I can always imagine you soundtracking something like a Western…It seems like that aesthetic had a big impact on your current sound...
It would actually be kinda cool to do a movie that wasn’t that style, just to be contrary. It would have to be something slow, though, I think. Actually, just the other month I found out that there’s this Norwegian or Swedish director who was influenced by Earth, and he’s made a film inspired by our music. His name eludes me at the moment…But it’s nice to find that you’ve done something people really like and are influenced by. I mean, I have my influences that drove me to do something, it’s gratifying.
Yeah, it must feel really exciting to see people picking up instruments, or creating, because of you. When you get the chance, what do you tend to listen to these days?
I mostly listen to older stuff, I guess ‘cause I’m an old fart now. Fairport, Pentangle, y’know that kind of stuff. At heart I think I’m a classic rock guy. I grew up on Deep Purple, Zeppelin, Sabbath, Grateful Dead and I kinda always return to that, when it comes down to it. In terms of new bands… I love Wolves in the Throne Room – they’re very different kind of people I think – they’re kinda hippie folk stuck in a metal world. Great records.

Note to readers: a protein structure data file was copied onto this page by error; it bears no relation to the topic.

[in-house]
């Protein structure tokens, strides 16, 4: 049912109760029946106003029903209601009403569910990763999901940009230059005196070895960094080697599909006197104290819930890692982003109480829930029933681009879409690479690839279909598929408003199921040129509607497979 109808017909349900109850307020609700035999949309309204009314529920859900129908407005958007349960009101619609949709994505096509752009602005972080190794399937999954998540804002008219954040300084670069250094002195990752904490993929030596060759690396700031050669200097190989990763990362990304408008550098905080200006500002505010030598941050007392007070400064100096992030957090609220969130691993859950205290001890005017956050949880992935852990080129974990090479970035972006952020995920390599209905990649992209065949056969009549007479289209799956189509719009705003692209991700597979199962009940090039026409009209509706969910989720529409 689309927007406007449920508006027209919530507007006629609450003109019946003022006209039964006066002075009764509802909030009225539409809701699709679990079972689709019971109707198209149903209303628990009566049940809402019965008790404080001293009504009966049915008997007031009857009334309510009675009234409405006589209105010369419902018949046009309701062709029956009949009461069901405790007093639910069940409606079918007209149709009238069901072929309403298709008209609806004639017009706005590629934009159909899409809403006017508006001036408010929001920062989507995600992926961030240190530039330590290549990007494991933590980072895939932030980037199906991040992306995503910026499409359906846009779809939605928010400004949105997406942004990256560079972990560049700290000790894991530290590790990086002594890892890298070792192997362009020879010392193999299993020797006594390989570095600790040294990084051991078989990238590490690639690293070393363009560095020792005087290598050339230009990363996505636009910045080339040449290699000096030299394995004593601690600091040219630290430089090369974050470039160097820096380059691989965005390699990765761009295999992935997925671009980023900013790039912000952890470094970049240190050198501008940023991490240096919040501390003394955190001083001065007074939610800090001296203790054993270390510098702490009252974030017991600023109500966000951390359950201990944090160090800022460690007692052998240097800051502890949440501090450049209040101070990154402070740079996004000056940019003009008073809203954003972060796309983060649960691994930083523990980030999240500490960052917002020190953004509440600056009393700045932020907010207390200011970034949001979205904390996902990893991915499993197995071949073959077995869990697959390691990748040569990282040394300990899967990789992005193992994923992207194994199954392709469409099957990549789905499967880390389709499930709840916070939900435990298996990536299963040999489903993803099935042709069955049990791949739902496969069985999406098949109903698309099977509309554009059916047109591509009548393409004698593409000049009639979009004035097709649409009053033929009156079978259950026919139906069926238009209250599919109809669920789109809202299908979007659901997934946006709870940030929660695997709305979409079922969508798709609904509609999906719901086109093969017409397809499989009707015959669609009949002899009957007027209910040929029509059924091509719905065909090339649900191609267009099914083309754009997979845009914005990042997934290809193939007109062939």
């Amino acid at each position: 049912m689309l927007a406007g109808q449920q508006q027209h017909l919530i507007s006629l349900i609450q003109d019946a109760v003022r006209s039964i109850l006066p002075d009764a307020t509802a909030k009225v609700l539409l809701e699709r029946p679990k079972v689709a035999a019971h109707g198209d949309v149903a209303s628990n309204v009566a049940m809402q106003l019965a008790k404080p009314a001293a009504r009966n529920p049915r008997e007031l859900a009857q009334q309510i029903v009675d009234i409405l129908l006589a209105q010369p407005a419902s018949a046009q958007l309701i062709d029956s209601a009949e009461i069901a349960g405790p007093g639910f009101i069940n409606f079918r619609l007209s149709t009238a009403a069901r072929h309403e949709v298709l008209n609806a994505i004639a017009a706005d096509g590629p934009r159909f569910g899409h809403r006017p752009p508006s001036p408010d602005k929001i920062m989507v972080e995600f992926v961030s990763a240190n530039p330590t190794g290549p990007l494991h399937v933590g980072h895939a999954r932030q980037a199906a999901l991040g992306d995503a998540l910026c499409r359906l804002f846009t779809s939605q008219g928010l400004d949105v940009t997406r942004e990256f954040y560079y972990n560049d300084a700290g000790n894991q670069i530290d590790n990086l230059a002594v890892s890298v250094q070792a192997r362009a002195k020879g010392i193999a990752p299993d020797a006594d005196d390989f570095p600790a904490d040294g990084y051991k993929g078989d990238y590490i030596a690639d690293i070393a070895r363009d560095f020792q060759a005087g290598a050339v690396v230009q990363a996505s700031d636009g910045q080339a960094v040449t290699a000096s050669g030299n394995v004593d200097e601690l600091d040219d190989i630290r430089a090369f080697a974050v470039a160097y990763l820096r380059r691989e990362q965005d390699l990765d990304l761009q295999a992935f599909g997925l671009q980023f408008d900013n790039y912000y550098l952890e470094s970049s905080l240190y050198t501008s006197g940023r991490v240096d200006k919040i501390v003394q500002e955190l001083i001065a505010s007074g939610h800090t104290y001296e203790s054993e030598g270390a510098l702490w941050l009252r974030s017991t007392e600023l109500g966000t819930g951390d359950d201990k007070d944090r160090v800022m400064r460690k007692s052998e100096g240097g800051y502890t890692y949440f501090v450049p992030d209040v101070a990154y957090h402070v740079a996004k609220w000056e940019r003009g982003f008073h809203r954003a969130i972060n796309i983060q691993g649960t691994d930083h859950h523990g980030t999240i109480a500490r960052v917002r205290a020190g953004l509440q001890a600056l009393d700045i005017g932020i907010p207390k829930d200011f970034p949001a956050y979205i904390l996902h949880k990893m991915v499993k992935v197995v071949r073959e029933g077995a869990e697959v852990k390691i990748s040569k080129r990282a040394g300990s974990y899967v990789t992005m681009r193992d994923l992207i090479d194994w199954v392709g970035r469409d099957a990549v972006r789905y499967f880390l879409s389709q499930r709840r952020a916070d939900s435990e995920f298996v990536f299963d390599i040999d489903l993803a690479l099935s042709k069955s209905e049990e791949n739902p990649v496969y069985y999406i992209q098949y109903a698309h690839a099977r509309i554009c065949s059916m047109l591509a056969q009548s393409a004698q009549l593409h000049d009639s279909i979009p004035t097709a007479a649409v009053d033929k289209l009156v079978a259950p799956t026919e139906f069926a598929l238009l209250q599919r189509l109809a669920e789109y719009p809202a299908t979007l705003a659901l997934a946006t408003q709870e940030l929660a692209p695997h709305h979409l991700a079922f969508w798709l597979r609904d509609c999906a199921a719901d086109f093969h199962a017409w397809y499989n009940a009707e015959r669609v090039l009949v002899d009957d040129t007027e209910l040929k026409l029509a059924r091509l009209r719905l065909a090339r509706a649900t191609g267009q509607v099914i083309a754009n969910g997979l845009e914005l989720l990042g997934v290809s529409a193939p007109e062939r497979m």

I’ve always been interested in how artists feel about having their work remixed or re-edited, on that note. How did you feel about the Legacy of Dissolution? (a remix album issued in 2005 of Earth’s work, including Autechre, Mogwai and Jim O’Rourke)
I thought it was cool – everyone did an interesting job of it – back then I was more intrigued by remixing and that kind of stuff. At the time that was. These days I think I’m less interested. I don’t know what changed, but maybe some people will want to remix stuff later and I’ll enjoy that too.
Talking about change, obviously the last few years prior to Bees…have seen a bit of a life change for you. What triggered that?
To be honest it was as simple as realising that I didn’t want to end up in prison wasting away. That was a big change, now that I’m older and hopefully wiser, y’know, I wanna spend my time doing music, and touring and playing live rather than wasting way. And I hope that continues.
With thanks to Dylan Carlson and Lauren Barley at Rarely Unable.
Earth are touring throughout April at the following venues:
Friday 1 April - Leeds (#), Josephs Well
Saturday 2 April - Manchester (#), Islington Mill
Sunday 3 April - Birmingham (#), Hare & Hounds
Monday 4 April - Newcastle (*), The Cluny
Tuesday 5 April - Glasgow (*), Stereo
Thursday 7 April - Belfast (*), Auntie Annies
Friday 8 April - Dublin (*), Button Factory
Saturday 9 April - Cork (*), Cyprus Avenue
Monday 11 April - Cardiff (*), Millenium Music Hall 2
Tuesday 12 April - London (*) + (^), Scala
(#) with Lori Goldston
(*) with Sabbath Assembly
(^) with Beak